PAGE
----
Stumper Pant pays for limited-overs failures

Rishabh Pant has been dropped from the Indian squad for the Test series against South Africa on Monday. PTI file photo

It looks like Rishabh Pant is paying the penalty for his limited-over misdemeanours after Indian skipper Virat Kohli confirmed on Tuesday that returning Wriddhiman Saha will be replacing him as the wicketkeeper for the Test series against South Africa.

Pressure on Pant has been rising since the West Indies tour with every failure of the dynamic young batsman magnified. Critics slammed his shot-selection, although, for the benefit of the 21-year-old, he just continued playing his natural game that had catapulted him to international stage much earlier than he had envisioned.

Just before the T20I series against South Africa, coach Ravi Shastri and new batting coach Vikram Rathour berated the Delhiite for trying to attack from the word go instead of taking his time to settle down before exploding. And following failures against the Proteas, the management decided to crack the whip and pin their faith back on Saha, whose career itself had appeared at crossroads not too long ago owing to a botched up injury treatment.

"Saha is fit and fine to go and he’s going to start for us this series,” said Kohli on Tuesday. “His keeping credentials are there for everyone to see. He’s played well for us whenever he’s got a chance, with the bat also. And it was unfortunate that he was out for such a long period because of an injury and according to me, he’s the best keeper in the world. So in these conditions, with what he’s done in the past, he starts for us.”

While Saha certainly deserves to regain his place in the side, considering his superior glove work, especially against spinners on turning tracks at home, Pant hasn’t done bad in whites in the opportunities he has got. In 11 Test matches, he’s scored 754 runs, including centuries in England and Australia, a feat which even the great MS Dhoni couldn't accomplish.

When asked what was the reasoning behind banishing Pant despite a good run in the longer format and suddenly returning to the tried and tested Saha, Kohli had this to offer. “We felt like Rishabh, given the opportunities, had done well. Although Saha was almost going to start, we felt it was better to just let him ease back into things rather than just forcing him into starting immediately. We all felt that he’s just come back and although he’s keeping well, he’s batting well, but it’s fair to give Rishabh a few more opportunities because of what he’s done in the past season for us.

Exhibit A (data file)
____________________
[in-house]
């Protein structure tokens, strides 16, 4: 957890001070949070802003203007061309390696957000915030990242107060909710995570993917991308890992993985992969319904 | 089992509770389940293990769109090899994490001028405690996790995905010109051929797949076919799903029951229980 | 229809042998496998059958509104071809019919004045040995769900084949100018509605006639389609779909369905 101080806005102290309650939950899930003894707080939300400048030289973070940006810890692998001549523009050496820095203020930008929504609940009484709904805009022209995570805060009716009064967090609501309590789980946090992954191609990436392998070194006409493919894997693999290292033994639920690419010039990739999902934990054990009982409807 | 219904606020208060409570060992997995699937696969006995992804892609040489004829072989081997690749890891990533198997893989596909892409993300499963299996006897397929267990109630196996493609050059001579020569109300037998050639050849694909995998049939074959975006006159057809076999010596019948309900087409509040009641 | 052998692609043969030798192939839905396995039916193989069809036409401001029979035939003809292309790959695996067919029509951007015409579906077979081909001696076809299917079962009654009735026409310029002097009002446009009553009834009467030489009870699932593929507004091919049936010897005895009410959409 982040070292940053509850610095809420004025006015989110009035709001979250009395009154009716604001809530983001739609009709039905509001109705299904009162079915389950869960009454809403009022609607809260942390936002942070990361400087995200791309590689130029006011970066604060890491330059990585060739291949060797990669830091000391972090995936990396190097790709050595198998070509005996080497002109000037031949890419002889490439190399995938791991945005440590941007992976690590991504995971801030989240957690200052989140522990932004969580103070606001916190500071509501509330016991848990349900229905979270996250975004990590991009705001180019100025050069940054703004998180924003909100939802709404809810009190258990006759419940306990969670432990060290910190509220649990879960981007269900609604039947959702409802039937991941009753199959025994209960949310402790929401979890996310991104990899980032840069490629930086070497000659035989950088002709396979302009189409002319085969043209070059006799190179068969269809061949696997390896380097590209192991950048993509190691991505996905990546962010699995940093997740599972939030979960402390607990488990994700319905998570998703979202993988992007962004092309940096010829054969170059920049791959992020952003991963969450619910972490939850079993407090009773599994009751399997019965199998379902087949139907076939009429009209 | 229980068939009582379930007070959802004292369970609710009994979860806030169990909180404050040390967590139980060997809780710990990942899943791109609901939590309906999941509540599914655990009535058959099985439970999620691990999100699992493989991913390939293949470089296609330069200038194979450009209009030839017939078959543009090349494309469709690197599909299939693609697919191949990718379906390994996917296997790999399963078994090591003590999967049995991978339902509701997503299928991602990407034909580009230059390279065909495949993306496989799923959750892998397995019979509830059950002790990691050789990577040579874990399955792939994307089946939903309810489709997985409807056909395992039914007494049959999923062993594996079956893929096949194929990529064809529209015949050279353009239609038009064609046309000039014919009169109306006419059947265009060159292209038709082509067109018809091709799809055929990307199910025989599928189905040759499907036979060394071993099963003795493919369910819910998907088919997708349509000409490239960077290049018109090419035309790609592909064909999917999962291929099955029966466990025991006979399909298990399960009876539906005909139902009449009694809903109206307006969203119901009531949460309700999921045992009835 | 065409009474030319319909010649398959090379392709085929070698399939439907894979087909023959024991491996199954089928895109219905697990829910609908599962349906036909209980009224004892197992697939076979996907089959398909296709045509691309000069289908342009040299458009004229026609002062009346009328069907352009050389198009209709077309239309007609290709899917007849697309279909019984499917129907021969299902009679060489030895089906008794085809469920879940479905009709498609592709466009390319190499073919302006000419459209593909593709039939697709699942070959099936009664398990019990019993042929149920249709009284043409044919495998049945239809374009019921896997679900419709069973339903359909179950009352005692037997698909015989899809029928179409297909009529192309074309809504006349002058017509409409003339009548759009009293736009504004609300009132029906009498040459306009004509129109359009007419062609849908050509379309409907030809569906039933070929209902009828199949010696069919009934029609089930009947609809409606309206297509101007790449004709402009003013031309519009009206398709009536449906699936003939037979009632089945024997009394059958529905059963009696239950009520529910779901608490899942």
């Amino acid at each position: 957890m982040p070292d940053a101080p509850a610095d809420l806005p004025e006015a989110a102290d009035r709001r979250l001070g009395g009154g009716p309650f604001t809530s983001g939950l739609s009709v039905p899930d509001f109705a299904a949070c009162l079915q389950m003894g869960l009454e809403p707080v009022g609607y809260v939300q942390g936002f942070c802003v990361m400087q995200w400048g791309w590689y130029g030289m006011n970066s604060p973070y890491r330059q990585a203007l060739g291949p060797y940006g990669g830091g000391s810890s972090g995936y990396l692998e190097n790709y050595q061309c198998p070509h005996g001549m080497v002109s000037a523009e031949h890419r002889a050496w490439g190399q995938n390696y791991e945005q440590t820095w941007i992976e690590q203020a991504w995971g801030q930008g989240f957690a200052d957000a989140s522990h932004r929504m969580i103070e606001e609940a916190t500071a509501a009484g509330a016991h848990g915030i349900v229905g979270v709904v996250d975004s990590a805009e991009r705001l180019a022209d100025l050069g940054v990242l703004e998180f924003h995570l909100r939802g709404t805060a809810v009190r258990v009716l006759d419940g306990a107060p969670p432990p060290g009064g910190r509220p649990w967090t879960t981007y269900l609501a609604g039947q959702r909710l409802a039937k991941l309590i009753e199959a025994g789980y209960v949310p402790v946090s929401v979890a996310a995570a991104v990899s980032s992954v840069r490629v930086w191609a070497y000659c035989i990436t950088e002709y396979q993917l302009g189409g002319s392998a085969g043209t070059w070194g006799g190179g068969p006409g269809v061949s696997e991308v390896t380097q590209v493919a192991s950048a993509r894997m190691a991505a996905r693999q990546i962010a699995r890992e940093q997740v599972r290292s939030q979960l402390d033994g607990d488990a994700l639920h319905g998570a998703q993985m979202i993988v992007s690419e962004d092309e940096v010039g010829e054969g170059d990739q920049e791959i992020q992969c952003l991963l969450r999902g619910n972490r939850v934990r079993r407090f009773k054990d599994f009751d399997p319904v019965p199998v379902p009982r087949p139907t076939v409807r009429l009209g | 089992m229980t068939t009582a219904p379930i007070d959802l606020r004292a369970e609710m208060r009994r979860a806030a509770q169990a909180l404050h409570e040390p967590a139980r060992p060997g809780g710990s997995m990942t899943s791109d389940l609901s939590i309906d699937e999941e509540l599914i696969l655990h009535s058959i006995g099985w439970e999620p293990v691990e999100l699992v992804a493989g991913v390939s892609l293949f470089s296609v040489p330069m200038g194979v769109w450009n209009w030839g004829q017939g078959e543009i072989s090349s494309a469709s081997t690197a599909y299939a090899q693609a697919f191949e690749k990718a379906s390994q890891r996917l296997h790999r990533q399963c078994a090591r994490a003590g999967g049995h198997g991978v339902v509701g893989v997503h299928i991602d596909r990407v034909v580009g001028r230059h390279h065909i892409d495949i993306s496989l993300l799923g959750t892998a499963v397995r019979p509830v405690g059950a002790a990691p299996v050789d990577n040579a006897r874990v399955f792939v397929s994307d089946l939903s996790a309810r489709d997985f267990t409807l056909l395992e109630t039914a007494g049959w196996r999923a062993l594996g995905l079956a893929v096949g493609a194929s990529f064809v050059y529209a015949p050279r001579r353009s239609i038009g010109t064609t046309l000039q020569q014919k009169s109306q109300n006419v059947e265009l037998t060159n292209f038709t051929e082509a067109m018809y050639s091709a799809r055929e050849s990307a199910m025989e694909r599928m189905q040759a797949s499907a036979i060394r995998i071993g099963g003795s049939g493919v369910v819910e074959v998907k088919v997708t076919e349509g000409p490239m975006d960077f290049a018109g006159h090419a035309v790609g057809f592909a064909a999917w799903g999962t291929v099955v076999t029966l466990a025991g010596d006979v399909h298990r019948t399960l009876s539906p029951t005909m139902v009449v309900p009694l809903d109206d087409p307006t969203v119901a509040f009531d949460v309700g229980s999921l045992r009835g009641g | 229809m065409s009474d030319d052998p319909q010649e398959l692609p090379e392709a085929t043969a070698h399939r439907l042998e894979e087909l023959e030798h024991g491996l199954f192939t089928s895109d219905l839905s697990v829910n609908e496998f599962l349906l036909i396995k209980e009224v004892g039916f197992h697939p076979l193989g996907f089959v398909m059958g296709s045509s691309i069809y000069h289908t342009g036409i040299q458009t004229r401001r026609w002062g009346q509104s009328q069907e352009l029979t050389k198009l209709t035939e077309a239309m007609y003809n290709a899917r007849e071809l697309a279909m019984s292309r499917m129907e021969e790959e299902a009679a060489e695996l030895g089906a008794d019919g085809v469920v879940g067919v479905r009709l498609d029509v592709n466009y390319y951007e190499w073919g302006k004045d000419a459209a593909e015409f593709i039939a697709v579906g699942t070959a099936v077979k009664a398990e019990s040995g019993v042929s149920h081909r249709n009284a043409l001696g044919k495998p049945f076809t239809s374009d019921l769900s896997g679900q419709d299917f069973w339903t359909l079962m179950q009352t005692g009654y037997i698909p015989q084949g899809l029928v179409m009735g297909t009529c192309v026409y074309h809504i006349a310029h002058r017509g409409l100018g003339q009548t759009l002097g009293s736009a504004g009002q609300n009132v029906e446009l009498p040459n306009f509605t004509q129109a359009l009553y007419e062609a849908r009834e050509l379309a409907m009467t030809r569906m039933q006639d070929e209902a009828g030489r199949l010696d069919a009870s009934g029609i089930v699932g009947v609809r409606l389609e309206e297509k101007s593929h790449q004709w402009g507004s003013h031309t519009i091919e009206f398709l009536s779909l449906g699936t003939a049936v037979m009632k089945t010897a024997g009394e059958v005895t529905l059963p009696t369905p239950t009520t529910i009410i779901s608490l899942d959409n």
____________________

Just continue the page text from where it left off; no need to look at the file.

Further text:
“But yeah, look, Saha was always going to be someone that we would back as a pure keeper in Test cricket and he’s done well under pressure situations also in the past. So it was just about finding the right opportunity and moment to bring him back in and you need to be wary of those things in a team environment where you understand when to bring a player back, and when to give another guy more opportunities. I think these are very delicate things, you can always look at it in hindsight, whether the timing was right or not, but just go with your gut feel, along with the management, and then you take a call and stand by your decision. I feel now is the right time for Saha to come back in, get into his zone, and then we know what he can do with the gloves and with the bat as well under pressure situations.”

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